Otto Otepka is not a name that automatically rings bells in the minds of most Americans, even those Americans with a historical understanding of the role of communism in suborning our government. Yet as William Gill relates in his magisterial work, The Ordeal of Otto Otepka, often lonely individuals guided only by their patriotism, their conscience, and their faith have been the Horatio at the Bridge, protecting the rest of us from evil.
George Washington warned Americans "… to steer clear of permanent alliances with any portion of the foreign world..." "Peace, commerce and honest friendship with all nations; entangling alliances with none," our third President, Thomas Jefferson, would phrase the same sentiment. Europe, in particular, had long been immersed in the cynical balance of power politics which brought nations to join together to block the hegemony of other nations.
One hundred years ago last week, on March 23, 1912, Japan gave America a gift that keeps on giving: more than 3,000 cherry trees, whose blossoming beauty is celebrated each year. Japan desired friendship with America and our Founding Fathers urged us to reciprocate with all nations that desired amiable relations with our republic.
Lord Byron called him the “Forest-born Demosthenes.” Others called him the “Lion of Liberty.” Whatever the title, Patrick Henry (left) was never one to mince words in the defense of freedom. The silver-tongued orator was never at a loss for words, and he spoke with a ready arsenal of logic. Biographer William Wirt said of him in 1817, “Tis true he could talk — Gods how he could talk!”
Today, March 16, is the 261st anniversary of the birth of the “Father of the Constitution,” James Madison, Jr. At Montpelier, the home Madison grew up in and then shared with his wife, Dolley, for the rest of his life, the staff throwing Mr. Madison a little shindig. From the official website:
Is technology and industry good or bad? There is no moral answer to the question. Certainly there are happy men and women who worked in old trades exchanging the material benefits of technology for the comfort and emotional satisfaction of keeping alive old ways of work. The delightful town of Williamsburg in Virginia or the equally happy Silver Dollar City in the Ozarks are filled with folks whose joy is preserving the making of horseshoes, candles, rock candy, and many other products whose manufacture is a part of our history.
Christianity has proven time and again to be the most resilient force against totalitarianism. This is as true in China today as it was during the days of Stalinist persecution of Christians. Yet some are ever ready to smear Christians with failing to oppose evil. For instance, there has been a spate of books over the last few decades accusing them of indifference or even complicity in connection with the Holocaust — the genocide of more than six million European Jews in Hitler's Germany during WWII. Yet history which was written during the 1930s gives a very different picture of how Christians responded to the evils of Nazism.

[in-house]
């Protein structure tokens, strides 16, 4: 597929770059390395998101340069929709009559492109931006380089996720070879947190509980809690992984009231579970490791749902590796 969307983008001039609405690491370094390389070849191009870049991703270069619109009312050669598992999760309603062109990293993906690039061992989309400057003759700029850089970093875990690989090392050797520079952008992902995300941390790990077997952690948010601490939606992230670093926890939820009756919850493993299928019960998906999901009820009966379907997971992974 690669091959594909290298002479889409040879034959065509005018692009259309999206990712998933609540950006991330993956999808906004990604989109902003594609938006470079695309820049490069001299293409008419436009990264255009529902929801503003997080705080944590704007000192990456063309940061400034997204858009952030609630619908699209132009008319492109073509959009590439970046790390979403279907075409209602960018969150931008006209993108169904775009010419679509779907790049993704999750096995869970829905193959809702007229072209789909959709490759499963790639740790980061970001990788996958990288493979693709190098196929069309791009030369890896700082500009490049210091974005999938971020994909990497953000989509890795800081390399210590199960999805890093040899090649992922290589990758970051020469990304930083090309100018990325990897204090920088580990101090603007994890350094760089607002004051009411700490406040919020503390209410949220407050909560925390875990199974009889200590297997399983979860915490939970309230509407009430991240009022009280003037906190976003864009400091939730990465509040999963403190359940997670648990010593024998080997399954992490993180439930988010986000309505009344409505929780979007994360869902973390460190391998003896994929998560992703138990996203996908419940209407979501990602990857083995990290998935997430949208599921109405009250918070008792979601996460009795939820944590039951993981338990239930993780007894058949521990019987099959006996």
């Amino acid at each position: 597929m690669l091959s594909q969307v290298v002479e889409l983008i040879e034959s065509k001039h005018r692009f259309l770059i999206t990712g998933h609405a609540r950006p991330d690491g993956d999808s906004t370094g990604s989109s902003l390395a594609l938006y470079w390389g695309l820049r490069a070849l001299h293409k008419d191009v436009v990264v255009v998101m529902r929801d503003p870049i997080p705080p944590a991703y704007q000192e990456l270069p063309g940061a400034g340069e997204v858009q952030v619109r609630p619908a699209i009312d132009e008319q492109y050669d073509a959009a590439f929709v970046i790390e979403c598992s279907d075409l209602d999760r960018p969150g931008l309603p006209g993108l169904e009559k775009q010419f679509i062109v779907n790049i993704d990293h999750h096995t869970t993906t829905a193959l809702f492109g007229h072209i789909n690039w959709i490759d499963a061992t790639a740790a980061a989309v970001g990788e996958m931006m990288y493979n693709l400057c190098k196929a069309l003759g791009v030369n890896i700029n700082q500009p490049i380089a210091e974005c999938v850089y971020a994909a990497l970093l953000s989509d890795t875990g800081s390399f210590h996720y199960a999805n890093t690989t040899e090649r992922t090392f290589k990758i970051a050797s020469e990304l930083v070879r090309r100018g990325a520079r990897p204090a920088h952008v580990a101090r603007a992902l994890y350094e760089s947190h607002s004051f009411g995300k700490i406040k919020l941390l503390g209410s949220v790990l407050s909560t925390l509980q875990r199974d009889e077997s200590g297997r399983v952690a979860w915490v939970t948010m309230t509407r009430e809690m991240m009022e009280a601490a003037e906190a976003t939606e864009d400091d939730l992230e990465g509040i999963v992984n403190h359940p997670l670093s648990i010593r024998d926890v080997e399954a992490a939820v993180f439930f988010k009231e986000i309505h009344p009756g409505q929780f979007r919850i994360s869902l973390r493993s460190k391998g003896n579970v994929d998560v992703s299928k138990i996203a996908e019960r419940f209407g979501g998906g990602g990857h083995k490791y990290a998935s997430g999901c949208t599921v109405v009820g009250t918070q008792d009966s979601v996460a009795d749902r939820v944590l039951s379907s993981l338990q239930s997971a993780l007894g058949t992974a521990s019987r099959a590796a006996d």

The American Civil War was the bloodiest conflict in our nation’s history, made all the more tragic by the fact that, with more willingness by both sides to negotiate differences, it might have been avoided. It has long raised constitutional questions, as well, with its alteration of the fundamental relationship between the federal and state governments continuing to this day.
Today marks the 40th anniversary of the infamous Shanghai Communiqué, the joint diplomatic agreement between the United States and the People's Republic of China issued during President Richard Nixon's visit to Communist China in 1972. In the document, the two nations pledged to work toward "normalization" of their economic and cultural relations. They further agreed that neither country would "seek hegemony in the Asian-Pacific region."
On February 28, 1972, the United States also acknowledged the "One China Policy," and agreed to cut back on its military bases on Taiwan (the Republic of China or "Free China").
Sunday, February 19, is the 205th anniversary of the arrest of the former hero of the American Revolution and Vice President of the United States, Aaron Burr, on charges of treason.
The anniversary of the Allied bombing of Dresden on February 13 and 14, 1945 has become an increasingly contentious memory for thousands of Germans. Historians have debated the military value of the old and crowded city, some saying it had little significance, with others pointing out that until the bombing it was still active with war production. What few doubt is that the war was already lost for Germany before the bombing of Dresden, and that the unconditional surrender demanded by President Roosevelt was inevitable in a few weeks no matter what.